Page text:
Friday, January 02, 2009

Starting New Year with a renewed MVP Award

Isn't it great to be a "January" MVP? You always get the news for the award first thing in the morning of January 1st. Perfectly in time for new year's resolution. I am pleased to announce that I was awarded the MVP Award for a second consecutive year. This is a great honor and validation of my work for the developer community.

However the most important aspect of the MVP award for me is that it reinforces my believe that static knowledge is useless. In the super connected world we live, obtaining knowledge and keeping it to yourself, either because of ill understood sense of job security or because of geekiness, or lack of communication skills, devalues this knowledge tremendously. With the fast pace of change nowadays, the window of opportunity to make use of your skill is rather limited. We create much more value for our companies, for the community and for ourselves, by sharing ideas, provide support to the new comers and expressing opinions about the future of the industry niche we specialize in.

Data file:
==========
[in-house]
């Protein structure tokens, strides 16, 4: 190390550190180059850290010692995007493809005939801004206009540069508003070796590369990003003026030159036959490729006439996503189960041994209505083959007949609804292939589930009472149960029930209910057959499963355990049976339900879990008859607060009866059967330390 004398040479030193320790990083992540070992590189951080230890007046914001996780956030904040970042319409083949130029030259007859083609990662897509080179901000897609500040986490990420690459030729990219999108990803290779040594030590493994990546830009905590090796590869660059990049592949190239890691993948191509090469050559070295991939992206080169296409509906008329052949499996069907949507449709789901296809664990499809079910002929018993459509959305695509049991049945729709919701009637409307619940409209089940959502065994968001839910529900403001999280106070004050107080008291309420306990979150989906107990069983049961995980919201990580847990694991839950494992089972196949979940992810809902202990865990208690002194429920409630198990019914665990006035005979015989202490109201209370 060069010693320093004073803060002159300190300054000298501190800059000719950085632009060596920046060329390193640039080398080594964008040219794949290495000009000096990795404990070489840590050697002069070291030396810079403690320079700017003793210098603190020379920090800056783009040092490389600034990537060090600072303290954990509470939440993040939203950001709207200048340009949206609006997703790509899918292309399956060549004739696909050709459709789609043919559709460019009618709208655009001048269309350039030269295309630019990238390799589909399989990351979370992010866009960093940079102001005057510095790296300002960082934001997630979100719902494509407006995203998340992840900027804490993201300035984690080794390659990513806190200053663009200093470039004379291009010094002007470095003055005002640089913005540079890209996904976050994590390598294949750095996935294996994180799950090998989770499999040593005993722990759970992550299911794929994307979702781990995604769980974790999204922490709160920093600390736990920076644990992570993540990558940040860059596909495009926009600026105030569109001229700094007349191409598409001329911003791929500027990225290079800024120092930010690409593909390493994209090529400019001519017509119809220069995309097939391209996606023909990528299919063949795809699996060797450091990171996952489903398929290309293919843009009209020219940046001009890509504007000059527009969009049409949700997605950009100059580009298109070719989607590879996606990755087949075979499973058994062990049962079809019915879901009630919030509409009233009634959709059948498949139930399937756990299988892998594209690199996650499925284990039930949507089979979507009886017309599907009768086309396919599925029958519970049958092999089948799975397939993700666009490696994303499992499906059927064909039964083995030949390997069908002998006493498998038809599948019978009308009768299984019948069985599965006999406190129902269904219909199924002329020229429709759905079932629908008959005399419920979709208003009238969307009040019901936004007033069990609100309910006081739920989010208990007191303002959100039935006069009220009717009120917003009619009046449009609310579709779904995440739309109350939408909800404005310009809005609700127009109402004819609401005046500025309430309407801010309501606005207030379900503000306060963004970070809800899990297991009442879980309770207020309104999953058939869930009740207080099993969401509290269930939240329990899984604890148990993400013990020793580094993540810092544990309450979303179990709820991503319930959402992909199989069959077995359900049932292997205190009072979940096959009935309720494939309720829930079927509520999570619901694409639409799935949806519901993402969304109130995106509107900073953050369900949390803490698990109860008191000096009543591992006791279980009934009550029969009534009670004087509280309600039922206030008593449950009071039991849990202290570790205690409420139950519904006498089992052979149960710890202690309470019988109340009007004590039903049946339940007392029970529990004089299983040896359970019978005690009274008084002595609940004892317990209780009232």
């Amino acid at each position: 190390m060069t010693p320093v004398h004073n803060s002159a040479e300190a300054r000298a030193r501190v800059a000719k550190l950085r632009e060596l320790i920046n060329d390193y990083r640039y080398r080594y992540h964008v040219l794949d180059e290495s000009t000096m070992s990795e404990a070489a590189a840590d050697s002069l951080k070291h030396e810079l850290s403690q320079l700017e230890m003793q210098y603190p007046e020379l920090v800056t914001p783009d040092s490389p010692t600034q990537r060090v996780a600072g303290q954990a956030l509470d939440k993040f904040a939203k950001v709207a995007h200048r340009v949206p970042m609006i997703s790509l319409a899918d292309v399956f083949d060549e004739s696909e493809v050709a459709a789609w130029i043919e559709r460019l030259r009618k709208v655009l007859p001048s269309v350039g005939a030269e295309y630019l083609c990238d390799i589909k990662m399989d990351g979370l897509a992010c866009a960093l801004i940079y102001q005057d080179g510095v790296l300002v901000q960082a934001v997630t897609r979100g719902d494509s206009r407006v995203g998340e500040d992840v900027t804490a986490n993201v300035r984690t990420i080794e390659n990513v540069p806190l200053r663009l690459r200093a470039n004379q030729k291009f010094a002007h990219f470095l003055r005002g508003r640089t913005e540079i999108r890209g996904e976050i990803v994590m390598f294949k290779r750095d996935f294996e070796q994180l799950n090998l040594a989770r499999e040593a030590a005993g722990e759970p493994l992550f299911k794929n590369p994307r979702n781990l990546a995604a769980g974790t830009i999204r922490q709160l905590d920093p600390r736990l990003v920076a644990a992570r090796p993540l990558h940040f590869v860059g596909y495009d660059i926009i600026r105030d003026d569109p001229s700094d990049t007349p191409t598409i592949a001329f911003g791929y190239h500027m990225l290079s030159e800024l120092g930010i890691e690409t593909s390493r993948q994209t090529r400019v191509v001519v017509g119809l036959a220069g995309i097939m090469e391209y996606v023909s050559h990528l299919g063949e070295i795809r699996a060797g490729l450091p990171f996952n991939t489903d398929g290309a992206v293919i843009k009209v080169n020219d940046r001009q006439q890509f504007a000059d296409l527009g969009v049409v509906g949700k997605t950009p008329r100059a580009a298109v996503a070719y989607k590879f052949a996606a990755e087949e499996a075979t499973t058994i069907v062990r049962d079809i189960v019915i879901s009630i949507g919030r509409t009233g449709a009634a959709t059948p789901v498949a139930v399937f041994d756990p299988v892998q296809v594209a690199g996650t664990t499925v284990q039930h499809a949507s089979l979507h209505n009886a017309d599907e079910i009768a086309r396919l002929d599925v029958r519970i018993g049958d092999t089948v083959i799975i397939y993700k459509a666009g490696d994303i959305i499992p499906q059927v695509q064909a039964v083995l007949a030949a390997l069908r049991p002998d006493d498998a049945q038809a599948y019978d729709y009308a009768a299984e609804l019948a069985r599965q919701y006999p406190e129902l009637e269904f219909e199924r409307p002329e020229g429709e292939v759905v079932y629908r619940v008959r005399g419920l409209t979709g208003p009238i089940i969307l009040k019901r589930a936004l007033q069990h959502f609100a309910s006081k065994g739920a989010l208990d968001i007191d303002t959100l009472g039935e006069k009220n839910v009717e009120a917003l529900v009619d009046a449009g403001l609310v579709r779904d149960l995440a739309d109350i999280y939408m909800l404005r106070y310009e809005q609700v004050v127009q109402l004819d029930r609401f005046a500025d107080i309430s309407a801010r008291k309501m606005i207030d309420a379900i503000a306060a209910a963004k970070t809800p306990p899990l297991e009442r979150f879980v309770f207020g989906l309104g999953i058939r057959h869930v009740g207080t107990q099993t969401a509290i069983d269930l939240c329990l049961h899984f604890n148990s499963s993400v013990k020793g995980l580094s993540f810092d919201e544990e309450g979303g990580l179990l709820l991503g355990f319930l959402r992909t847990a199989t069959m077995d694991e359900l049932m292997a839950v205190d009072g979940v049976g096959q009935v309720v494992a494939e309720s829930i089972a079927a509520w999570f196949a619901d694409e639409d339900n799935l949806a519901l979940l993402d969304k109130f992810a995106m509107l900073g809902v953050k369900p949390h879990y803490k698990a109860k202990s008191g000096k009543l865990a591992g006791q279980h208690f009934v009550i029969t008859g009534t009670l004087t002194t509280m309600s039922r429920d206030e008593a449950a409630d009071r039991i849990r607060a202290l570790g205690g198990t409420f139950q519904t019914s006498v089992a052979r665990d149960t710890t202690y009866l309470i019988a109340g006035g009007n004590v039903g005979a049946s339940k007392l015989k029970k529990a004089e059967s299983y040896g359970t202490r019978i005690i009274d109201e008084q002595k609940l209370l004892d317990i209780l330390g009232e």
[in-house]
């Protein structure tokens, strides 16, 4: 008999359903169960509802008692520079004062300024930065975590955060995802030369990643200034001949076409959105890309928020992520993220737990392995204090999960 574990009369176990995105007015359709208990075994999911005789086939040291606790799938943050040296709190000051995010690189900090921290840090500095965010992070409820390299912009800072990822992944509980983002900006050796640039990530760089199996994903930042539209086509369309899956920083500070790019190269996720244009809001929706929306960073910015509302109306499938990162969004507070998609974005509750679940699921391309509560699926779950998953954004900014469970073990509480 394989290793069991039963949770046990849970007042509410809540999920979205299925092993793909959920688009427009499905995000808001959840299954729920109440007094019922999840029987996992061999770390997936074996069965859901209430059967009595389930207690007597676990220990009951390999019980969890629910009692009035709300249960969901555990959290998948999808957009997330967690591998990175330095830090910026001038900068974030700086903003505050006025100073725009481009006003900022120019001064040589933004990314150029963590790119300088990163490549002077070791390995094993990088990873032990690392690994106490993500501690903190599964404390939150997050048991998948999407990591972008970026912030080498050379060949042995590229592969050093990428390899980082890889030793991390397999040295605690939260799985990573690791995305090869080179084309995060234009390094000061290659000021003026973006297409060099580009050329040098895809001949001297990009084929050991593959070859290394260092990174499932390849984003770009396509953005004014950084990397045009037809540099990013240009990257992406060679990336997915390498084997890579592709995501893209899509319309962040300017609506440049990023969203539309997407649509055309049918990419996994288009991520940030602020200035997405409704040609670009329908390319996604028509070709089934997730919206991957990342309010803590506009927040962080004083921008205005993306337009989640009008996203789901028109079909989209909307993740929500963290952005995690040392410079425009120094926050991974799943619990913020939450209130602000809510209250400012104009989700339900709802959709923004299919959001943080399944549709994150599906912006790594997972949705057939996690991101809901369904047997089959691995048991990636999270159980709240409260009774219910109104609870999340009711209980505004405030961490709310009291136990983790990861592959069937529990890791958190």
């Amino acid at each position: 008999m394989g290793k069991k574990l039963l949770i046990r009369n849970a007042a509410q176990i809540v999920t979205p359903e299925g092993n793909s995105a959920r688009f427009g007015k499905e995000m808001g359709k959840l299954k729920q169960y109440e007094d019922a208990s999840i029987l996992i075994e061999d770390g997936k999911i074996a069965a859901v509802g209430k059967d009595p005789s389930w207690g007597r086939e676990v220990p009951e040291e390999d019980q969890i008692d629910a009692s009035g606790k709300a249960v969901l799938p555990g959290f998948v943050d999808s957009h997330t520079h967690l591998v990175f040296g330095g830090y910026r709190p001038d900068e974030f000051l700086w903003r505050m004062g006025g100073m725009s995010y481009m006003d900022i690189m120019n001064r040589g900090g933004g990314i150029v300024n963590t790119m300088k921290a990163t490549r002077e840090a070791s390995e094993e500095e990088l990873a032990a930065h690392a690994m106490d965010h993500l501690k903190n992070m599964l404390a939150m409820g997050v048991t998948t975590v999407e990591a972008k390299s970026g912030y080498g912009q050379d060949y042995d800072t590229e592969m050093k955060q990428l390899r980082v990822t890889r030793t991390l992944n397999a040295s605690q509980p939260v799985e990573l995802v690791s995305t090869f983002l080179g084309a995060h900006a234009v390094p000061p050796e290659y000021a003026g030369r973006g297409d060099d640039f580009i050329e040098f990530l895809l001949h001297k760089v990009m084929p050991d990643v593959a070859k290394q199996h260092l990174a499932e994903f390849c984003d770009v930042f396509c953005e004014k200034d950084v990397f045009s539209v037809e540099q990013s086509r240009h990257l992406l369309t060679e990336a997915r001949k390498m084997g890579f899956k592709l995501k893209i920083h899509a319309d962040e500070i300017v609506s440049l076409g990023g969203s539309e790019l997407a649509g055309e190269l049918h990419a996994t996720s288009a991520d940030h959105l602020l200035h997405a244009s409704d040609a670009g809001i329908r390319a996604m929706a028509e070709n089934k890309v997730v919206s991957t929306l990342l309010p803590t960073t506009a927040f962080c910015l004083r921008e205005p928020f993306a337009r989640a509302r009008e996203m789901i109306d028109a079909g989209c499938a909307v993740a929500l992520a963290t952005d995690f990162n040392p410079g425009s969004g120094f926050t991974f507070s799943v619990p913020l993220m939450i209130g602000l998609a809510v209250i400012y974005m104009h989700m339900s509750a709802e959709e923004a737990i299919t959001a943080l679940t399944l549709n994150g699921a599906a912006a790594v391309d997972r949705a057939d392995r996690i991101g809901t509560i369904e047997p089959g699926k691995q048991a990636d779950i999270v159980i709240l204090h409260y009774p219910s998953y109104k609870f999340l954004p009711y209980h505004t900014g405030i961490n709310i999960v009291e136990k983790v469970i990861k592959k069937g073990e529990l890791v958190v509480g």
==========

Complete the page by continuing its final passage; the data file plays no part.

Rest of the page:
This process provides tremendous opportunity for developers, who are not so fortunate and work for companies that either don't understand the value of continuing education, do not have the resources to do it, or simply are overworked. Several years ago I worked for several startups in a row and I recall that the lack of resources, the stressful work and the lack of social interactions with peers in the developer community really took a toll on my satisfaction on the job. Couple of years later, when the Florida code camps became big, I found that this is the perfect opportunity to share my knowledge with other developers in similar position. Even though now I am working for a company that takes really good care of it's developers, I find that the knowledge I exchanged in community in recent years is very valuable for me and for others.

Many ask me what is the MVP award. Many think it is some sort of skills certifications in the traditional certification terms, some simply reject it as a mark of the overachiever, and many savor it for what it is not. However in my opinion the MVP award is a "certification" of an open and outward attitude towards learning, sharing knowledge and building teams and communities. Some get in for assisting in the MSDN forums, other for writing books, third for preparing a presentation for a code camp or other community event, or may be sharing code on codeplex. Regardless of the form we all have one thing in common we keep our skills and knowledge in motion building new connections, ideas, friends and most importantly value.

Happy New Year!

Dovizhdane!